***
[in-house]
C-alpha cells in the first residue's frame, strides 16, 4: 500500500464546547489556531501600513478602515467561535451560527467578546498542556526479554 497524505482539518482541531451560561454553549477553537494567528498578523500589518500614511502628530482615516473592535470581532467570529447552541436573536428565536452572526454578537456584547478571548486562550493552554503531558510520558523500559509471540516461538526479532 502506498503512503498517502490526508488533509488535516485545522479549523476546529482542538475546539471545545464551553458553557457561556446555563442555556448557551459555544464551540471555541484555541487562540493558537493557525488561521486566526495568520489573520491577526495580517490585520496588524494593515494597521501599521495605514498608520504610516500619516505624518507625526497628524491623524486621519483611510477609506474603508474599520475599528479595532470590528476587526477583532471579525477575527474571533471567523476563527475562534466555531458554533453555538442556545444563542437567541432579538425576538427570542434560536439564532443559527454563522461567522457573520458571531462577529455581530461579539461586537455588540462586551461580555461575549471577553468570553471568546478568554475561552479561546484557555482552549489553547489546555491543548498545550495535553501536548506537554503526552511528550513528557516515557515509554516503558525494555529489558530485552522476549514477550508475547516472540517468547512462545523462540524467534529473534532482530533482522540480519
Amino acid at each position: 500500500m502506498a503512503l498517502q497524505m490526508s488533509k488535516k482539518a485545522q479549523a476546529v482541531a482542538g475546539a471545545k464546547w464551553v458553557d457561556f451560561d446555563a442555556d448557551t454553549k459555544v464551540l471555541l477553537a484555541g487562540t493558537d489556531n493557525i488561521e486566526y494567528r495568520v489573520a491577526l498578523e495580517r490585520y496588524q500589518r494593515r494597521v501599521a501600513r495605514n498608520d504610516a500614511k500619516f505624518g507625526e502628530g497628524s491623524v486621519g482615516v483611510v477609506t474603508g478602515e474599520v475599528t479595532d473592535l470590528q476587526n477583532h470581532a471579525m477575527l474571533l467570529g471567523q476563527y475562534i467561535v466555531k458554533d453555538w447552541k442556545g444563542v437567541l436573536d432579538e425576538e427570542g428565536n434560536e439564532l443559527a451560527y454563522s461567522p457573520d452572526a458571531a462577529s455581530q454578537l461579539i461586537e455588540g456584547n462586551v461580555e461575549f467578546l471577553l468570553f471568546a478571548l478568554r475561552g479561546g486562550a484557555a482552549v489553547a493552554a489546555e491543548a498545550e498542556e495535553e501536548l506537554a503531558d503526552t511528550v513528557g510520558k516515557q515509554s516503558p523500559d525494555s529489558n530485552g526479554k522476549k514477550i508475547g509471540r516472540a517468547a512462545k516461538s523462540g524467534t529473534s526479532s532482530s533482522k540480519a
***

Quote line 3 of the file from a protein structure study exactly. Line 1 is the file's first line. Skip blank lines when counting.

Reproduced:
Amino acid at each position: 500500500m502506498a503512503l498517502q497524505m490526508s488533509k488535516k482539518a485545522q479549523a476546529v482541531a482542538g475546539a471545545k464546547w464551553v458553557d457561556f451560561d446555563a442555556d448557551t454553549k459555544v464551540l471555541l477553537a484555541g487562540t493558537d489556531n493557525i488561521e486566526y494567528r495568520v489573520a491577526l498578523e495580517r490585520y496588524q500589518r494593515r494597521v501599521a501600513r495605514n498608520d504610516a500614511k500619516f505624518g507625526e502628530g497628524s491623524v486621519g482615516v483611510v477609506t474603508g478602515e474599520v475599528t479595532d473592535l470590528q476587526n477583532h470581532a471579525m477575527l474571533l467570529g471567523q476563527y475562534i467561535v466555531k458554533d453555538w447552541k442556545g444563542v437567541l436573536d432579538e425576538e427570542g428565536n434560536e439564532l443559527a451560527y454563522s461567522p457573520d452572526a458571531a462577529s455581530q454578537l461579539i461586537e455588540g456584547n462586551v461580555e461575549f467578546l471577553l468570553f471568546a478571548l478568554r475561552g479561546g486562550a484557555a482552549v489553547a493552554a489546555e491543548a498545550e498542556e495535553e501536548l506537554a503531558d503526552t511528550v513528557g510520558k516515557q515509554s516503558p523500559d525494555s529489558n530485552g526479554k522476549k514477550i508475547g509471540r516472540a517468547a512462545k516461538s523462540g524467534t529473534s526479532s532482530s533482522k540480519a